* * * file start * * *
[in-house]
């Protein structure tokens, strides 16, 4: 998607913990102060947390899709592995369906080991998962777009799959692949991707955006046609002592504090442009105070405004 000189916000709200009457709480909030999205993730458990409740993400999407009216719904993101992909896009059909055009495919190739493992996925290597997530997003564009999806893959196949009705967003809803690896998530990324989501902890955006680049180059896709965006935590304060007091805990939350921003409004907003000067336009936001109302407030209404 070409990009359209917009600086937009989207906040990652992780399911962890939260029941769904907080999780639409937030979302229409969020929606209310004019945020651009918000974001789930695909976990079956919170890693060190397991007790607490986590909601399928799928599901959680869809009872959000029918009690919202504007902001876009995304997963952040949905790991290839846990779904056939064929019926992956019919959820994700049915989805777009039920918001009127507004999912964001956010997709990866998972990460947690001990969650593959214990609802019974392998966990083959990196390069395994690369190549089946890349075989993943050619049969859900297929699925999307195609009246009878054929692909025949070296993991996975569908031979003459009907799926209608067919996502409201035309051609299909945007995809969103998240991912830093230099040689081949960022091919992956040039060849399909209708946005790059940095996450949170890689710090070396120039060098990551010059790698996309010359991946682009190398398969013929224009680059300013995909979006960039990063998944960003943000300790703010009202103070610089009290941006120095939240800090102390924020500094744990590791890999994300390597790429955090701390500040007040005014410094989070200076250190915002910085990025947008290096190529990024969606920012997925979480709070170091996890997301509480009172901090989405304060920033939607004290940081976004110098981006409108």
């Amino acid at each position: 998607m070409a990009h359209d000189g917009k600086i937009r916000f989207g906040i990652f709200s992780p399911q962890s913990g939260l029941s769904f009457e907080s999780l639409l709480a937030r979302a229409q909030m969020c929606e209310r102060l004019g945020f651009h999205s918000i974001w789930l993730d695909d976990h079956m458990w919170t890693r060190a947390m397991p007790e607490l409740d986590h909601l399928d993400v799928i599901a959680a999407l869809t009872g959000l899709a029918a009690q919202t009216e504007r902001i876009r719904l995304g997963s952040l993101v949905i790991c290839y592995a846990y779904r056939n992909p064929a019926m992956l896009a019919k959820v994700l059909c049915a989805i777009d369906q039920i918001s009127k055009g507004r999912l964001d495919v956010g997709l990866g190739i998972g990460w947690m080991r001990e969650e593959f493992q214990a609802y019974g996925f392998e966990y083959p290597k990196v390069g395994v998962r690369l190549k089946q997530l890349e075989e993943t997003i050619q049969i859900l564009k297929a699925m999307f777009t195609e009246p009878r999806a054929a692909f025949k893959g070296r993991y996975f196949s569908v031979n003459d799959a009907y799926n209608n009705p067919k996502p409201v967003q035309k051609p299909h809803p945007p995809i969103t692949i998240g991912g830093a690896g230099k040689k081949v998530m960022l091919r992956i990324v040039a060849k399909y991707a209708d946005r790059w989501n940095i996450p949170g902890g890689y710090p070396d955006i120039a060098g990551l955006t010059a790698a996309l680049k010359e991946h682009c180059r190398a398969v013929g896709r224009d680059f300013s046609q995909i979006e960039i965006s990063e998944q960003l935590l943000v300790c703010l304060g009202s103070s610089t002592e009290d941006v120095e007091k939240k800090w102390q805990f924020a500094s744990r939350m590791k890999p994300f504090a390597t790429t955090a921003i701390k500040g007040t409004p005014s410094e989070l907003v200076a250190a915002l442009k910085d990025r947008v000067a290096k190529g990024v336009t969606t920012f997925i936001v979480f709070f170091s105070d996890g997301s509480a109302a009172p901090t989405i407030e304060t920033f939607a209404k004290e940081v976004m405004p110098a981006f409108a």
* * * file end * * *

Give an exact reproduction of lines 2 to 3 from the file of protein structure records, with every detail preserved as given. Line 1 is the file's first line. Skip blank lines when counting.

């Protein structure tokens, strides 16, 4: 998607913990102060947390899709592995369906080991998962777009799959692949991707955006046609002592504090442009105070405004 000189916000709200009457709480909030999205993730458990409740993400999407009216719904993101992909896009059909055009495919190739493992996925290597997530997003564009999806893959196949009705967003809803690896998530990324989501902890955006680049180059896709965006935590304060007091805990939350921003409004907003000067336009936001109302407030209404 070409990009359209917009600086937009989207906040990652992780399911962890939260029941769904907080999780639409937030979302229409969020929606209310004019945020651009918000974001789930695909976990079956919170890693060190397991007790607490986590909601399928799928599901959680869809009872959000029918009690919202504007902001876009995304997963952040949905790991290839846990779904056939064929019926992956019919959820994700049915989805777009039920918001009127507004999912964001956010997709990866998972990460947690001990969650593959214990609802019974392998966990083959990196390069395994690369190549089946890349075989993943050619049969859900297929699925999307195609009246009878054929692909025949070296993991996975569908031979003459009907799926209608067919996502409201035309051609299909945007995809969103998240991912830093230099040689081949960022091919992956040039060849399909209708946005790059940095996450949170890689710090070396120039060098990551010059790698996309010359991946682009190398398969013929224009680059300013995909979006960039990063998944960003943000300790703010009202103070610089009290941006120095939240800090102390924020500094744990590791890999994300390597790429955090701390500040007040005014410094989070200076250190915002910085990025947008290096190529990024969606920012997925979480709070170091996890997301509480009172901090989405304060920033939607004290940081976004110098981006409108």
């Amino acid at each position: 998607m070409a990009h359209d000189g917009k600086i937009r916000f989207g906040i990652f709200s992780p399911q962890s913990g939260l029941s769904f009457e907080s999780l639409l709480a937030r979302a229409q909030m969020c929606e209310r102060l004019g945020f651009h999205s918000i974001w789930l993730d695909d976990h079956m458990w919170t890693r060190a947390m397991p007790e607490l409740d986590h909601l399928d993400v799928i599901a959680a999407l869809t009872g959000l899709a029918a009690q919202t009216e504007r902001i876009r719904l995304g997963s952040l993101v949905i790991c290839y592995a846990y779904r056939n992909p064929a019926m992956l896009a019919k959820v994700l059909c049915a989805i777009d369906q039920i918001s009127k055009g507004r999912l964001d495919v956010g997709l990866g190739i998972g990460w947690m080991r001990e969650e593959f493992q214990a609802y019974g996925f392998e966990y083959p290597k990196v390069g395994v998962r690369l190549k089946q997530l890349e075989e993943t997003i050619q049969i859900l564009k297929a699925m999307f777009t195609e009246p009878r999806a054929a692909f025949k893959g070296r993991y996975f196949s569908v031979n003459d799959a009907y799926n209608n009705p067919k996502p409201v967003q035309k051609p299909h809803p945007p995809i969103t692949i998240g991912g830093a690896g230099k040689k081949v998530m960022l091919r992956i990324v040039a060849k399909y991707a209708d946005r790059w989501n940095i996450p949170g902890g890689y710090p070396d955006i120039a060098g990551l955006t010059a790698a996309l680049k010359e991946h682009c180059r190398a398969v013929g896709r224009d680059f300013s046609q995909i979006e960039i965006s990063e998944q960003l935590l943000v300790c703010l304060g009202s103070s610089t002592e009290d941006v120095e007091k939240k800090w102390q805990f924020a500094s744990r939350m590791k890999p994300f504090a390597t790429t955090a921003i701390k500040g007040t409004p005014s410094e989070l907003v200076a250190a915002l442009k910085d990025r947008v000067a290096k190529g990024v336009t969606t920012f997925i936001v979480f709070f170091s105070d996890g997301s509480a109302a009172p901090t989405i407030e304060t920033f939607a209404k004290e940081v976004m405004p110098a981006f409108a």